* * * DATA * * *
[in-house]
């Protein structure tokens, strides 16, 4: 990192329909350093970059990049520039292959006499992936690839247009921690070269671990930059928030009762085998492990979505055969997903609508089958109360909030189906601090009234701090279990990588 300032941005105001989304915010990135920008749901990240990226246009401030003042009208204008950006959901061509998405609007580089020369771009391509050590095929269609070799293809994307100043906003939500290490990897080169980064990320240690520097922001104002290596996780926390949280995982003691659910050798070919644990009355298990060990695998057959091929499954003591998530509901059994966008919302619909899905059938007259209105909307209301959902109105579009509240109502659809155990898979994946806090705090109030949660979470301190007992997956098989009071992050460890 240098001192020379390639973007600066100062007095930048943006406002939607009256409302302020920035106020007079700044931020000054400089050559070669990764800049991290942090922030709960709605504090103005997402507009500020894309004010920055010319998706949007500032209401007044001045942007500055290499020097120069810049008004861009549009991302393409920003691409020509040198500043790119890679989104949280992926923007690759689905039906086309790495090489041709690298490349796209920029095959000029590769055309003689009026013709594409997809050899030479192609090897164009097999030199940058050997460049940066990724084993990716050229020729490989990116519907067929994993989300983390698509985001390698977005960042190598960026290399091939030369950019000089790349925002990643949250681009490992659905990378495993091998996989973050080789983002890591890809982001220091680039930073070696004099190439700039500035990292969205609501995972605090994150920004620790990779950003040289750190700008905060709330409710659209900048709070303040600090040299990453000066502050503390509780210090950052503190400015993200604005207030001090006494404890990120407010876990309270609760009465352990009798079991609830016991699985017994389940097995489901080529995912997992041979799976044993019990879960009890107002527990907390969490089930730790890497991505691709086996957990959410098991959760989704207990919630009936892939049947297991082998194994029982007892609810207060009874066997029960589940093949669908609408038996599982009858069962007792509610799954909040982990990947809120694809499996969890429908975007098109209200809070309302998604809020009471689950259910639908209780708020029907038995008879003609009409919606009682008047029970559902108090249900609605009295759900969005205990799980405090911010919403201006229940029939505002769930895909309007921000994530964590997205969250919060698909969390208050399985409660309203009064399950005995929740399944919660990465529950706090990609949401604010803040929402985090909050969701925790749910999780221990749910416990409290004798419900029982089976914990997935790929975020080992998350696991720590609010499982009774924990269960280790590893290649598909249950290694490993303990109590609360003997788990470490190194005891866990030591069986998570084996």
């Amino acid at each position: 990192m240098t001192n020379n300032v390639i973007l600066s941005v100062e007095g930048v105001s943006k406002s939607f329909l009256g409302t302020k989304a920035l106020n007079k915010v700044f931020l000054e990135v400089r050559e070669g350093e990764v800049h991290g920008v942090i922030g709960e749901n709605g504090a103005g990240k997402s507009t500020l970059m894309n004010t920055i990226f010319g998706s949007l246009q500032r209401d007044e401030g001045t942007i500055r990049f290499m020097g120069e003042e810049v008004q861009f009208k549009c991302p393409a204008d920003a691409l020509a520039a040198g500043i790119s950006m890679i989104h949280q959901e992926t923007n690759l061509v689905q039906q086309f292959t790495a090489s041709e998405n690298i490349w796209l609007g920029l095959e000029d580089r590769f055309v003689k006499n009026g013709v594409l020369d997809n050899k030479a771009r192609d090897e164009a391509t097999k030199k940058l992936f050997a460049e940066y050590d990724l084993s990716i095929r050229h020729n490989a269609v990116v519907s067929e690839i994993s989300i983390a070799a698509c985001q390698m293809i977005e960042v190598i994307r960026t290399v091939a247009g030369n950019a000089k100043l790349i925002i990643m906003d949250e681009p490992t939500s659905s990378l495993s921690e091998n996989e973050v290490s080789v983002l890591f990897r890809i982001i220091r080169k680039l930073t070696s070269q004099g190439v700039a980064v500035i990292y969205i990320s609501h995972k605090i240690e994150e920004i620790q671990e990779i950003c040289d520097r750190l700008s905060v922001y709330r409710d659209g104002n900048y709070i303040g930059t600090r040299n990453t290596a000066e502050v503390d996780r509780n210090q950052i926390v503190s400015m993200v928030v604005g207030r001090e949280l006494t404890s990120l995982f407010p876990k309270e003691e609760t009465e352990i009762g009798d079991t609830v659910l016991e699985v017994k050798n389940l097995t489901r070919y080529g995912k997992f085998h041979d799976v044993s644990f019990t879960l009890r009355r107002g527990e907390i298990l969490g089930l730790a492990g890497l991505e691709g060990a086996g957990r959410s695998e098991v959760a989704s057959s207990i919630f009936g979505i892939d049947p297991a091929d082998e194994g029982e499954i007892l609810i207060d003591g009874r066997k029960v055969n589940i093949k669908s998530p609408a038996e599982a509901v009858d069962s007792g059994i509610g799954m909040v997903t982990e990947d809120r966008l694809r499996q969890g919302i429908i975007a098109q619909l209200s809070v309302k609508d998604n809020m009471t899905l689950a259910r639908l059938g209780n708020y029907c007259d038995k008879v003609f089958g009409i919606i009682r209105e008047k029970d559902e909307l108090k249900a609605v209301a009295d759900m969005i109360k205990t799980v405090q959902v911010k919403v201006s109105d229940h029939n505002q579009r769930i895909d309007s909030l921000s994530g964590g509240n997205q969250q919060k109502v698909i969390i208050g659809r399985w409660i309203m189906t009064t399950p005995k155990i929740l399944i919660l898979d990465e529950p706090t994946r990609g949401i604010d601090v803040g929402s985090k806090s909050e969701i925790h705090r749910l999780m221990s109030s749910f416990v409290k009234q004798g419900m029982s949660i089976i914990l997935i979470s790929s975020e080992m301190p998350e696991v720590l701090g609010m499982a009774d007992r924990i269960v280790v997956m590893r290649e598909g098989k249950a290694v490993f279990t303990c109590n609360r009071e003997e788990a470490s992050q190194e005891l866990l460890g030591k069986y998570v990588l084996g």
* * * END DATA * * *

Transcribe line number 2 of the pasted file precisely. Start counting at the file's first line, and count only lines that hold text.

């Protein structure tokens, strides 16, 4: 990192329909350093970059990049520039292959006499992936690839247009921690070269671990930059928030009762085998492990979505055969997903609508089958109360909030189906601090009234701090279990990588 300032941005105001989304915010990135920008749901990240990226246009401030003042009208204008950006959901061509998405609007580089020369771009391509050590095929269609070799293809994307100043906003939500290490990897080169980064990320240690520097922001104002290596996780926390949280995982003691659910050798070919644990009355298990060990695998057959091929499954003591998530509901059994966008919302619909899905059938007259209105909307209301959902109105579009509240109502659809155990898979994946806090705090109030949660979470301190007992997956098989009071992050460890 240098001192020379390639973007600066100062007095930048943006406002939607009256409302302020920035106020007079700044931020000054400089050559070669990764800049991290942090922030709960709605504090103005997402507009500020894309004010920055010319998706949007500032209401007044001045942007500055290499020097120069810049008004861009549009991302393409920003691409020509040198500043790119890679989104949280992926923007690759689905039906086309790495090489041709690298490349796209920029095959000029590769055309003689009026013709594409997809050899030479192609090897164009097999030199940058050997460049940066990724084993990716050229020729490989990116519907067929994993989300983390698509985001390698977005960042190598960026290399091939030369950019000089790349925002990643949250681009490992659905990378495993091998996989973050080789983002890591890809982001220091680039930073070696004099190439700039500035990292969205609501995972605090994150920004620790990779950003040289750190700008905060709330409710659209900048709070303040600090040299990453000066502050503390509780210090950052503190400015993200604005207030001090006494404890990120407010876990309270609760009465352990009798079991609830016991699985017994389940097995489901080529995912997992041979799976044993019990879960009890107002527990907390969490089930730790890497991505691709086996957990959410098991959760989704207990919630009936892939049947297991082998194994029982007892609810207060009874066997029960589940093949669908609408038996599982009858069962007792509610799954909040982990990947809120694809499996969890429908975007098109209200809070309302998604809020009471689950259910639908209780708020029907038995008879003609009409919606009682008047029970559902108090249900609605009295759900969005205990799980405090911010919403201006229940029939505002769930895909309007921000994530964590997205969250919060698909969390208050399985409660309203009064399950005995929740399944919660990465529950706090990609949401604010803040929402985090909050969701925790749910999780221990749910416990409290004798419900029982089976914990997935790929975020080992998350696991720590609010499982009774924990269960280790590893290649598909249950290694490993303990109590609360003997788990470490190194005891866990030591069986998570084996």